It might not be clear. If you do it to save others, it could be courageous. But maybe there was another way these people could have been saved. And maybe you did it out of need for glory and recognition, which would be a vice and which it also would be counterproductive. It could be because, if you did it out of need for prestige but then your dead, you don't get the prestige, or at least you're not around to enjoy it. So it's ambiguous how this one plays out.
Let's say-- about honesty. And let's say you're asked by your close friend-- or not maybe your best friend but by a close friend-- how do I look? Maybe they got a new hairstyle. Maybe they got a new outfit. Maybe they got a new car.
How do I look in the car? How do I look-- that awful question that we get asked sometimes. You want to be honest, but you don't want to be mean. You want to be truthful, but you don't want to be cruel. And you also don't want to be unclear because then it's really a confusing situation.
So how do you handle that? Virtue-based ethics is ambiguous on this one because you have a whole range of possible degrees of honesty which might be appropriate, and you're not sure which one to use. So virtue-based ethics also does have possible ambiguous results.
So how does this play out in some possible contemporary ethical issues? Well, let's look at a couple of examples and see what the possibilities might be. Let's look at the topic of immigration.
Immigration-- good? Bad? Morally good thing to do? Morally not a good thing to do?
Well, from a virtue-based ethical standpoint, encouraging, or allowing at least, immigration cultivates virtues-- more virtues than it would potential vices. The virtues it would cultivate would be generosity, tolerance, kindness, and caring. Off the top of my head, those are some that would really be cultivated. So it seems that virtue-based ethics would favor allowing immigration.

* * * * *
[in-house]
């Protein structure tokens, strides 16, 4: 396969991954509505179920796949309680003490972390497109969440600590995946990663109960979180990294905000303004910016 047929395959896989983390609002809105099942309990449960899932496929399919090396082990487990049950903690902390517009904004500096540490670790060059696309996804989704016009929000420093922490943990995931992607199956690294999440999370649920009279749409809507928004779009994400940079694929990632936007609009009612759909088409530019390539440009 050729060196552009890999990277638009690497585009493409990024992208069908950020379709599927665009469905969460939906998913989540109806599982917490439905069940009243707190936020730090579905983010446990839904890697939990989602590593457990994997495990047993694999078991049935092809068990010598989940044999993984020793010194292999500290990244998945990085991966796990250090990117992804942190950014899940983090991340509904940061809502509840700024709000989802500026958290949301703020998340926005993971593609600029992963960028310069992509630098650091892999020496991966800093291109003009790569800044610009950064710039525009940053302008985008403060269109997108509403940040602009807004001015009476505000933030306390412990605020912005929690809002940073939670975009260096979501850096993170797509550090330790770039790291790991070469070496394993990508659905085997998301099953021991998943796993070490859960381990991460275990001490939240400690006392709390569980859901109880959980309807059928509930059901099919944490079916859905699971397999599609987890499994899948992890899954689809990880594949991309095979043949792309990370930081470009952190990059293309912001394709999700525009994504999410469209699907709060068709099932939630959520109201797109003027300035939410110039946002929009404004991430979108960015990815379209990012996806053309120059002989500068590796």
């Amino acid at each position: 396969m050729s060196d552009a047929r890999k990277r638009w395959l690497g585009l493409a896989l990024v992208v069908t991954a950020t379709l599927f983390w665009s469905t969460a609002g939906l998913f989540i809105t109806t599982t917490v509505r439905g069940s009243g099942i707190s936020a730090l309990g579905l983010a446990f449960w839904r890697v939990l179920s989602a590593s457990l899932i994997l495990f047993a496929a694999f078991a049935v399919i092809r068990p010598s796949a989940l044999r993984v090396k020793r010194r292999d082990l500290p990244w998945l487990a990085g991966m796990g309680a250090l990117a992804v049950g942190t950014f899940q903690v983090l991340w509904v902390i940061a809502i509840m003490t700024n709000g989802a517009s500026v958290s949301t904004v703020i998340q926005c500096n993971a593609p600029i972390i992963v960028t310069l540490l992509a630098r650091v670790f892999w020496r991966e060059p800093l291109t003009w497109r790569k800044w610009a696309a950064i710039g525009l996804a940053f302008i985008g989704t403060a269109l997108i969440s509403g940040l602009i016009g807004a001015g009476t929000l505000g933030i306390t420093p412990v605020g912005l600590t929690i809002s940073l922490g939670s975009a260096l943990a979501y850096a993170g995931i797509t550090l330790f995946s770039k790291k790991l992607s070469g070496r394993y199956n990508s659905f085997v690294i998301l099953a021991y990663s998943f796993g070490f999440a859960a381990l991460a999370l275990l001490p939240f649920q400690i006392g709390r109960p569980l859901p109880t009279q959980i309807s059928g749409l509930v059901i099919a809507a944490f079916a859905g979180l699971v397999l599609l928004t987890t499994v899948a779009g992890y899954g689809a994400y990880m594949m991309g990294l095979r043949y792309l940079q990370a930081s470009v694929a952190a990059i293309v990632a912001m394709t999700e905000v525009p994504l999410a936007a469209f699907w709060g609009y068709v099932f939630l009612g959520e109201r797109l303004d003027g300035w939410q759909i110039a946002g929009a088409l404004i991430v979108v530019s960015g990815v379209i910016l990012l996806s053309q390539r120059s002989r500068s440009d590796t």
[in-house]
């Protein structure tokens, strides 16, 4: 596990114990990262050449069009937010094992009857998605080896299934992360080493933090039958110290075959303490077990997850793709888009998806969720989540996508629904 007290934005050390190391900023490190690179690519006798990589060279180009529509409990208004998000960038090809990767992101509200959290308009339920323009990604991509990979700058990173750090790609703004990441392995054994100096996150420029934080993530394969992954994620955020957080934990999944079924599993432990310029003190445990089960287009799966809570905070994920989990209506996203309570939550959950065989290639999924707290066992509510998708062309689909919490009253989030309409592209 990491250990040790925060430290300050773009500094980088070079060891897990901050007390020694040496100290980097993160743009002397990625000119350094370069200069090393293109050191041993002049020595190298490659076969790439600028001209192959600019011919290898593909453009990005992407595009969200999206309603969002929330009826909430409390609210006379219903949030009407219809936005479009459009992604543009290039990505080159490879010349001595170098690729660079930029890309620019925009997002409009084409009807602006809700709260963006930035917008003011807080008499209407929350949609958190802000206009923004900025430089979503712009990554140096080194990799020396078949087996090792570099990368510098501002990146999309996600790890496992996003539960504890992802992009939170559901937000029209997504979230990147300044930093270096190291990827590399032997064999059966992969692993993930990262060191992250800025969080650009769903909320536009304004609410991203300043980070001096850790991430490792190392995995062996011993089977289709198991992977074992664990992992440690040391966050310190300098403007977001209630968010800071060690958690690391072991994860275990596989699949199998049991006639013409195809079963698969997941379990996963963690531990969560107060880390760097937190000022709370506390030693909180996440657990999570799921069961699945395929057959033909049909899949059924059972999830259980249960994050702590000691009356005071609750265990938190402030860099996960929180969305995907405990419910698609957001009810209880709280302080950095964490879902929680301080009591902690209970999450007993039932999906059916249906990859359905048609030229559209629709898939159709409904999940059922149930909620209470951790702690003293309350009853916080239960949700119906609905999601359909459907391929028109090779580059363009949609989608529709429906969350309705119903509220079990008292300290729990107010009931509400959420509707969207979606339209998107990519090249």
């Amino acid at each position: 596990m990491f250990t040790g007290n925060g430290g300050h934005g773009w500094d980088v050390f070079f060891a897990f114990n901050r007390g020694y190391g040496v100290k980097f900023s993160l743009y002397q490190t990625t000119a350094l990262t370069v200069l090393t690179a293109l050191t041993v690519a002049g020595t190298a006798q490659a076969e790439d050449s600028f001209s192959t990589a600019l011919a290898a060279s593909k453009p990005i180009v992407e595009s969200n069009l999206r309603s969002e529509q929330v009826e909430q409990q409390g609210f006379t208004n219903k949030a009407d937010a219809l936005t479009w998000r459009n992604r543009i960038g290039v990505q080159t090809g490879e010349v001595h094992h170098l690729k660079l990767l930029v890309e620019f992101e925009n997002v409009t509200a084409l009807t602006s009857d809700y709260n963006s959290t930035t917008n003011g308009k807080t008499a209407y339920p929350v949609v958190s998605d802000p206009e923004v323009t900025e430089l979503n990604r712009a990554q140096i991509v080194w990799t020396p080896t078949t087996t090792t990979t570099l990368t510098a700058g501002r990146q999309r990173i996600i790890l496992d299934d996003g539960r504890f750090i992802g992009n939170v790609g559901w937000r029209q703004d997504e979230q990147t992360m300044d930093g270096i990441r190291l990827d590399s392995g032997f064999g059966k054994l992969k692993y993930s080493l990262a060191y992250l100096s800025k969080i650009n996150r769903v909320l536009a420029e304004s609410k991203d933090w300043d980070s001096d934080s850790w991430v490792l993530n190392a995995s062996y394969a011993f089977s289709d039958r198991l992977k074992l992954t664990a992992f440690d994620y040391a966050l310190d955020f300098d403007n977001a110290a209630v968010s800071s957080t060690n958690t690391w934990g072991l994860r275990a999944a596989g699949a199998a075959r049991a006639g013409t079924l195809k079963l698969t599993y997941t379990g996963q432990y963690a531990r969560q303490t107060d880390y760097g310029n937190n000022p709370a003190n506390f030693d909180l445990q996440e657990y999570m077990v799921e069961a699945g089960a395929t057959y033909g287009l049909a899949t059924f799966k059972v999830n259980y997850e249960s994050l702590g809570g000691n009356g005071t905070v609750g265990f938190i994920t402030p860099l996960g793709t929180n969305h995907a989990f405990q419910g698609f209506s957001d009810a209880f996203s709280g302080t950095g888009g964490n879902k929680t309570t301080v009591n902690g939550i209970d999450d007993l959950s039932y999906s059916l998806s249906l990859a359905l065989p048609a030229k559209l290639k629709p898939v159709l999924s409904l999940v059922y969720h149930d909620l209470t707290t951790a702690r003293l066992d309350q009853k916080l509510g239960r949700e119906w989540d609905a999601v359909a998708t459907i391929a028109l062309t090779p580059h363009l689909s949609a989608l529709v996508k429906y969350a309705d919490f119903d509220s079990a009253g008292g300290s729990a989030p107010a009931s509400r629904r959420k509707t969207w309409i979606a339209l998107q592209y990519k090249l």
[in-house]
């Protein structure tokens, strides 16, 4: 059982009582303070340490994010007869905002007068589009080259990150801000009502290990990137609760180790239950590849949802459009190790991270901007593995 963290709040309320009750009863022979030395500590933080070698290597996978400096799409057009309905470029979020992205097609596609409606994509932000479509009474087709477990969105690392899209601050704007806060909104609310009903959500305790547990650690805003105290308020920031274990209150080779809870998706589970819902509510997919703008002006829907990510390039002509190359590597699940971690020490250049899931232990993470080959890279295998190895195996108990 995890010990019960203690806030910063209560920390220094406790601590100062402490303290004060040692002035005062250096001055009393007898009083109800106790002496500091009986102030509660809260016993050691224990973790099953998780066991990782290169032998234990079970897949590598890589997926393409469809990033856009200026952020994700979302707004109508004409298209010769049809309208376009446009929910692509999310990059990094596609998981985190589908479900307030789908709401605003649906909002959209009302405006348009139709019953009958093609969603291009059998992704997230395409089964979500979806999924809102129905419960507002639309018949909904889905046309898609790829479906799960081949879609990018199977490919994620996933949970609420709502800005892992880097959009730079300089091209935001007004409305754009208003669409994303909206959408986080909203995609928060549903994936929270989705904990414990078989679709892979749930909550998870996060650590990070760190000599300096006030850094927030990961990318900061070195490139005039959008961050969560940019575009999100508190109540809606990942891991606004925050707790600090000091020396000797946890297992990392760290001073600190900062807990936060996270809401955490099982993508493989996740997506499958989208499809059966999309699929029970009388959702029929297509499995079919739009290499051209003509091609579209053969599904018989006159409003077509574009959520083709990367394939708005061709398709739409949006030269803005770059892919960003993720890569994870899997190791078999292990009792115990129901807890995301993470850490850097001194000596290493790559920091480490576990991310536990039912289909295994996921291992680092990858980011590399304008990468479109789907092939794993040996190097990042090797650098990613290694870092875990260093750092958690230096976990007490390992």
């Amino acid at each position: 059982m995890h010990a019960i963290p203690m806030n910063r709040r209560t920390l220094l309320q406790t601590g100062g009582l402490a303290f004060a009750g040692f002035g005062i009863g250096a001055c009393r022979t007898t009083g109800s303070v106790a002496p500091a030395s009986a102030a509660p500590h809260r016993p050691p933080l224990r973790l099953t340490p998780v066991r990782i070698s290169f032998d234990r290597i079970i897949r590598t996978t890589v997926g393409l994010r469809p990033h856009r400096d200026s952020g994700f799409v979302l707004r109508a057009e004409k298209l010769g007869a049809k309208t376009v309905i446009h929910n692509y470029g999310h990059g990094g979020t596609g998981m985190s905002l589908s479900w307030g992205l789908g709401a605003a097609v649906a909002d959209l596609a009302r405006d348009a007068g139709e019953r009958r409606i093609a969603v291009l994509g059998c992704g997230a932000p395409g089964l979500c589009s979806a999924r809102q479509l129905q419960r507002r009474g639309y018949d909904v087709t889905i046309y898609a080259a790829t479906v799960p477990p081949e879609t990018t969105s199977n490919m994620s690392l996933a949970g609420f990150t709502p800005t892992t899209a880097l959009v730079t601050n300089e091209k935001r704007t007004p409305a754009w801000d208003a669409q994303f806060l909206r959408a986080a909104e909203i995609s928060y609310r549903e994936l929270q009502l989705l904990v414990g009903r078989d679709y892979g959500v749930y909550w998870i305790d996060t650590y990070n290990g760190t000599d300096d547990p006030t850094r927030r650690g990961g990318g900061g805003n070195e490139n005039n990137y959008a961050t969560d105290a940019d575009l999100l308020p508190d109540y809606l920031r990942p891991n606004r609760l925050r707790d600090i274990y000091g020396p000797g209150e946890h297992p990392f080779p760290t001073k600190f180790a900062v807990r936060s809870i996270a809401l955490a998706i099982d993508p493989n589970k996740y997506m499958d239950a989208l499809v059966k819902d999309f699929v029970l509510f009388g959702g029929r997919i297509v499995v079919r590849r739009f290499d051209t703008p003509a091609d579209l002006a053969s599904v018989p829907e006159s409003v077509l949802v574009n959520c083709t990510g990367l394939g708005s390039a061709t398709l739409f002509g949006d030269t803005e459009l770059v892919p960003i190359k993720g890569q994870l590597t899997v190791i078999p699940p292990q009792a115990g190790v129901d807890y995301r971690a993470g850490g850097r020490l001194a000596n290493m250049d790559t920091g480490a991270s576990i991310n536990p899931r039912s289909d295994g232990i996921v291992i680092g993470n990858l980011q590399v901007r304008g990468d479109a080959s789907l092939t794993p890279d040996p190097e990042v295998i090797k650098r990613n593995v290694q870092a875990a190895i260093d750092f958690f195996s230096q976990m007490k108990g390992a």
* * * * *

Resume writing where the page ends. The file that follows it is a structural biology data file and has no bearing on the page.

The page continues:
Price gouging on medicine-- you can think of things like charging really high prices for HIV medication or for the EpiPen, something that has come up. This, clearly from a virtue-based foundation, would be morally wrong because both of these are done out of greed. Animal cruelty-- this has come up before. How would virtue-based ethics treat this one?
Well, it would be wrong if the animal cruelty was a result of acting upon the vice of anger and hatred, wrath, meanness-- things like that. However, there could be ambiguous results here. It might not be entirely clear.
Some animal cruelty is the result of medical testing that's done on animals for the benefit of humans. It's not entirely sure how it would come down on this because there is a high purpose to it. But clearly, let's say your neighbor is beating their dog out of anger. That is morally wrong.
So sometimes virtue-based ethics is very clear on an issue. Sometimes it's not so clear. But it still, nevertheless, is one of the guides that can help us maneuver through ethical issues.
In this tutorial, we saw how the application of virtue-based ethics reveals intuitive, counterintuitive, and ambiguous results and also how it generally would come down and evaluate three contemporary ethical issues.